Microsoft Cluster Shared Volume Caching

I recently learned of a feature which had previously been unknown to me – Microsoft Cluster Shared Volume (CSV) caching. I use both Hyper-V and VMware at work though typically I focus on VMware as that is where the majority of our environment runs. I am deploying more systems to Hyper-V every day and the hosts all connect to CSV disks presented from our HPE 3PAR storage arrays.

CSV caching is a feature which allows a host system to use a portion of its RAM as a read cache for CSV disks. This has the advantage of caching frequently read data on the host itself negating the need to access the storage system. If we are reducing the number of read IO operations from the host we are of course taking that work off the storage which also helps. Caching is done at the block level so we don’t have to cache an entire file (for example a VHDX virtual machine disk file) which allows for granular caching of just what we need. This solution is similar to the accelerator cards you see in systems (e.g FusionIO) or where flash memory is used as a local cache. The difference here is we are using RAM instead of flash.

Obviously the most benefit will be seen in read intensive workloads however Microsoft indicate that even a minimum of 512MB of RAM allocated can provide a performance benefit. Virtual machine environments, especially VDI (Virtual Desktop Infrastructure) setups will more than likely see good results. Another example is Microsoft Scale-out File servers where large amounts of RAM can be allocated from the host.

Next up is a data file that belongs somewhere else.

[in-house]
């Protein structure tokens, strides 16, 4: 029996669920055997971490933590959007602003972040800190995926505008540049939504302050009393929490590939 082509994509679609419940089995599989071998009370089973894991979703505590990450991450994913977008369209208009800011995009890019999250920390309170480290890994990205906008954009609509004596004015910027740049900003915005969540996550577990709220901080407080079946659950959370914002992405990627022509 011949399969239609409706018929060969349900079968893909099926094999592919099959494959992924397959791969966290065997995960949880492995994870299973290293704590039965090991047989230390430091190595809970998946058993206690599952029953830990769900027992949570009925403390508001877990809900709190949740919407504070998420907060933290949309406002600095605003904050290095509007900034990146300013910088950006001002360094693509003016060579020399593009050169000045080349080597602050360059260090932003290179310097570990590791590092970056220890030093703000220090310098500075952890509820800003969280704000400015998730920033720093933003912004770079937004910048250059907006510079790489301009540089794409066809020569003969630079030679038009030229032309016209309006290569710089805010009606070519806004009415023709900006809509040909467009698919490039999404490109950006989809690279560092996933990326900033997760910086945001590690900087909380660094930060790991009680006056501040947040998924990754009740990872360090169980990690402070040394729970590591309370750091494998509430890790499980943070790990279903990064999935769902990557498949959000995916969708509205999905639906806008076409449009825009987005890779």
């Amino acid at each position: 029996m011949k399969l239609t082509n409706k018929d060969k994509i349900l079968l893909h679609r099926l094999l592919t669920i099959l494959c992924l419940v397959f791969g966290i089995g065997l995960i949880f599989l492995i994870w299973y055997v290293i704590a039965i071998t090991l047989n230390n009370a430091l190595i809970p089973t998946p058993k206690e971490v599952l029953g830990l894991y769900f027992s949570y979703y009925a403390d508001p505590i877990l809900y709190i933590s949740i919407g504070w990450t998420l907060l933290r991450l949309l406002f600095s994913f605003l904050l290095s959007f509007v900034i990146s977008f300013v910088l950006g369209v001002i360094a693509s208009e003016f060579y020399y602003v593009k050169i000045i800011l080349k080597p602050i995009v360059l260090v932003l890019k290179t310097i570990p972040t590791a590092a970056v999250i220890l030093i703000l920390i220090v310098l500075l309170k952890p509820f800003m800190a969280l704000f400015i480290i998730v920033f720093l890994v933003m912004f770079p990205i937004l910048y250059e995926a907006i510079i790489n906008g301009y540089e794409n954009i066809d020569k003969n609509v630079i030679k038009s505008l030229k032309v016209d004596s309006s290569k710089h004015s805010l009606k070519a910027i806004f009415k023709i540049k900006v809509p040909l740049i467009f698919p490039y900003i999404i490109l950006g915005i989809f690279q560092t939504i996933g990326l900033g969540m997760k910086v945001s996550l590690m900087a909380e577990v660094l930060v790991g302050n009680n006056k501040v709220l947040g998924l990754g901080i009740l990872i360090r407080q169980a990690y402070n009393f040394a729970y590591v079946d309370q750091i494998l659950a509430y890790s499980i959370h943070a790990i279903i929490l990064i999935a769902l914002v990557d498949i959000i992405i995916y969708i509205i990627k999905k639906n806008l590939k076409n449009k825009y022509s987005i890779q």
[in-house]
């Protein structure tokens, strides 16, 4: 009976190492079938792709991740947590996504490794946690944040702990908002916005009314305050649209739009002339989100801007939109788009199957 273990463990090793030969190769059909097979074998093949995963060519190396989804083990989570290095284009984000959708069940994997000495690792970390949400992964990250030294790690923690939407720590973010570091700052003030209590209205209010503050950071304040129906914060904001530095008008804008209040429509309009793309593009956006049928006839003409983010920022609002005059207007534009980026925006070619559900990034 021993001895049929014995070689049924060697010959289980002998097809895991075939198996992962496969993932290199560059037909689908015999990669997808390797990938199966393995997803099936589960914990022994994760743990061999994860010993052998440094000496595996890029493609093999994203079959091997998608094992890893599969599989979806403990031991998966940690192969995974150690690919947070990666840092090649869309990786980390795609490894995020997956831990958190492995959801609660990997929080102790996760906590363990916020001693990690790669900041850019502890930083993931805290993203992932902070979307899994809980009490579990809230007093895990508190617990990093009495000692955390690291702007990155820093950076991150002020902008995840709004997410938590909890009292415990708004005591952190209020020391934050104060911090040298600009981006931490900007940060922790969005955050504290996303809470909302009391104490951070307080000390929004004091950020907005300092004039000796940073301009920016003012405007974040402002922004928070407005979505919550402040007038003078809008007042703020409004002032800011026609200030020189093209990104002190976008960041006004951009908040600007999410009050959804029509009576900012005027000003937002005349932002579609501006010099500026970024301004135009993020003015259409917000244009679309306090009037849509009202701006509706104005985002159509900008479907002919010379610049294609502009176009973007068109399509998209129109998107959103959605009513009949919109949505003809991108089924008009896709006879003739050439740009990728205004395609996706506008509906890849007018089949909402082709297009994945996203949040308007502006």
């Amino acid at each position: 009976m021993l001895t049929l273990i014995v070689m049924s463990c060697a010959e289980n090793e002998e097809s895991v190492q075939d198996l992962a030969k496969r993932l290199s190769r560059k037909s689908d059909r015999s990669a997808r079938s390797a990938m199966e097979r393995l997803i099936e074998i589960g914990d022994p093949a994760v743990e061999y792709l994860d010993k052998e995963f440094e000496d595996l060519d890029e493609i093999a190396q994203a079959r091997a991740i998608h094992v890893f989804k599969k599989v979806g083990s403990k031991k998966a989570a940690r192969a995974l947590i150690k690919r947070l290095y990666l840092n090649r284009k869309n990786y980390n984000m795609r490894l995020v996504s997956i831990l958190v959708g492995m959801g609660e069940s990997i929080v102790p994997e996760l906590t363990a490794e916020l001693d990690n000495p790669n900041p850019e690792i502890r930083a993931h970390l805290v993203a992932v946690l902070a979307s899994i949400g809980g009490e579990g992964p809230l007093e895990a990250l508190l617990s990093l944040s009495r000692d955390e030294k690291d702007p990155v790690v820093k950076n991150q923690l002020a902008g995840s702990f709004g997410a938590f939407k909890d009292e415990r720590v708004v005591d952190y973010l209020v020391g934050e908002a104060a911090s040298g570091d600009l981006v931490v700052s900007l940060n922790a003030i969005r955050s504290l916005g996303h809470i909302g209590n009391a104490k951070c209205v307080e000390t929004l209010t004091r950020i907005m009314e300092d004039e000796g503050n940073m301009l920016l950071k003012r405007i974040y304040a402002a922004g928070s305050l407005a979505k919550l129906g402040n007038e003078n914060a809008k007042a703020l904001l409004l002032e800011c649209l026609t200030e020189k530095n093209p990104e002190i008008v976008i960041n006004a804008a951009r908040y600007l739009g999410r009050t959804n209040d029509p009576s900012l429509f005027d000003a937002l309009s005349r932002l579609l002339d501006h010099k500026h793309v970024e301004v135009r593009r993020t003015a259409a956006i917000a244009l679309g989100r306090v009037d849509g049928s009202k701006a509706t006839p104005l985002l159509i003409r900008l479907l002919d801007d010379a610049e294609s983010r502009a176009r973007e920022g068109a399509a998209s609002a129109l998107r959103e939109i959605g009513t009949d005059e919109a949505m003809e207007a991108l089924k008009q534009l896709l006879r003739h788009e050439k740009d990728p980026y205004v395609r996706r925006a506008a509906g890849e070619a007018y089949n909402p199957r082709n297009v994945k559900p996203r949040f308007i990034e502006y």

It’s very easy to configure and use CSV caching so let’s get right to it.

 

CSV Caching Requirements and Considerations

  • Microsoft Server 2012 host operating system and above
  • Microsoft Failover Cluster with CSV disks presented
  • Available RAM on each host in the cluster
    • The RAM allocation is a cluster wide setting therefore all hosts are configured with the same value
  • Server 2012 allows up to 20% of total RAM to be allocated from the non-paged pool
  • Server 2012 R2 allows up to 80% of total RAM to be allocated from the non-paged pool
  • Microsoft currently recommend you DO NOT exceed a cache size of 64GB

Note the following considerations from Microsoft (http://blogs.msdn.com/b/clustering/archive/2012/03/22/10286676.aspx) –

For the Hyper-V root memory reserve in the parent partition to be modified to accommodate the memory allocated to the CSV cache it does require a server reboot with Windows Server 2012.  To ensure resource contention is avoided, it is recommended to reboot each node in the cluster after modifying the memory allocated to the CSV cache.  On Windows Server 2012 R2 the Hyper-V room memory reserve will be dynamically updated and a reboot is not necessary.
Enabling CSV Cache on an individual disk requires that the Physical Disk resource be recycled (taken Offline / Online) for it to take effect.

CSV Cache will be disabled on:

  • Tiered Storage Space with heat map tracking enabled
  • Deduplicated files using in-box Windows Server Data Deduplication feature (Note:  Data will instead be cached by the dedup cache)
  • ReFS volume with integrity streams enabled (Note:  NTFS is the recommended file system as the backend for virtual machine VHDs in production deployments)